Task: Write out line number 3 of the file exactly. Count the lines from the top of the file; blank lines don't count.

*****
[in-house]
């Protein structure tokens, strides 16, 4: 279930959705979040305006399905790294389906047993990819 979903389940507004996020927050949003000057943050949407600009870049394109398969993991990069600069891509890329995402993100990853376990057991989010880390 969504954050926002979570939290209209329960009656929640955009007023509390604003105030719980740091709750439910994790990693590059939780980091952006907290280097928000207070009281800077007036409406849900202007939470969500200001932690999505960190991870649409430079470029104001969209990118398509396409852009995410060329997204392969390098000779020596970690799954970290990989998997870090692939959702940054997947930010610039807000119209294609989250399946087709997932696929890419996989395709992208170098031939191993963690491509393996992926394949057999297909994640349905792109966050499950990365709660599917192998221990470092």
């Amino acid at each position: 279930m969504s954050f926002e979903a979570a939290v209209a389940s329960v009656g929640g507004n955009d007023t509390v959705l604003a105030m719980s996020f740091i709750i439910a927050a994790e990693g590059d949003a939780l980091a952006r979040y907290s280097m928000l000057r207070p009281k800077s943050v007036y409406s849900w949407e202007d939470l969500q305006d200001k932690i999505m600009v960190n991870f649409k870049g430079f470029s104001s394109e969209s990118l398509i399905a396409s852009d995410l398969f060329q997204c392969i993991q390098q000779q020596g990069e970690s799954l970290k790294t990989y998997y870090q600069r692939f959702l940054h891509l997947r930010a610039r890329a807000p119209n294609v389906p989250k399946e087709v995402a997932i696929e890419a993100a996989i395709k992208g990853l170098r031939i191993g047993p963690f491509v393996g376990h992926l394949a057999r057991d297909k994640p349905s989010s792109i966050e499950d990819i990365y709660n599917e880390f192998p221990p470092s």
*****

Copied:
């Amino acid at each position: 279930m969504s954050f926002e979903a979570a939290v209209a389940s329960v009656g929640g507004n955009d007023t509390v959705l604003a105030m719980s996020f740091i709750i439910a927050a994790e990693g590059d949003a939780l980091a952006r979040y907290s280097m928000l000057r207070p009281k800077s943050v007036y409406s849900w949407e202007d939470l969500q305006d200001k932690i999505m600009v960190n991870f649409k870049g430079f470029s104001s394109e969209s990118l398509i399905a396409s852009d995410l398969f060329q997204c392969i993991q390098q000779q020596g990069e970690s799954l970290k790294t990989y998997y870090q600069r692939f959702l940054h891509l997947r930010a610039r890329a807000p119209n294609v389906p989250k399946e087709v995402a997932i696929e890419a993100a996989i395709k992208g990853l170098r031939i191993g047993p963690f491509v393996g376990h992926l394949a057999r057991d297909k994640p349905s989010s792109i966050e499950d990819i990365y709660n599917e880390f192998p221990p470092s």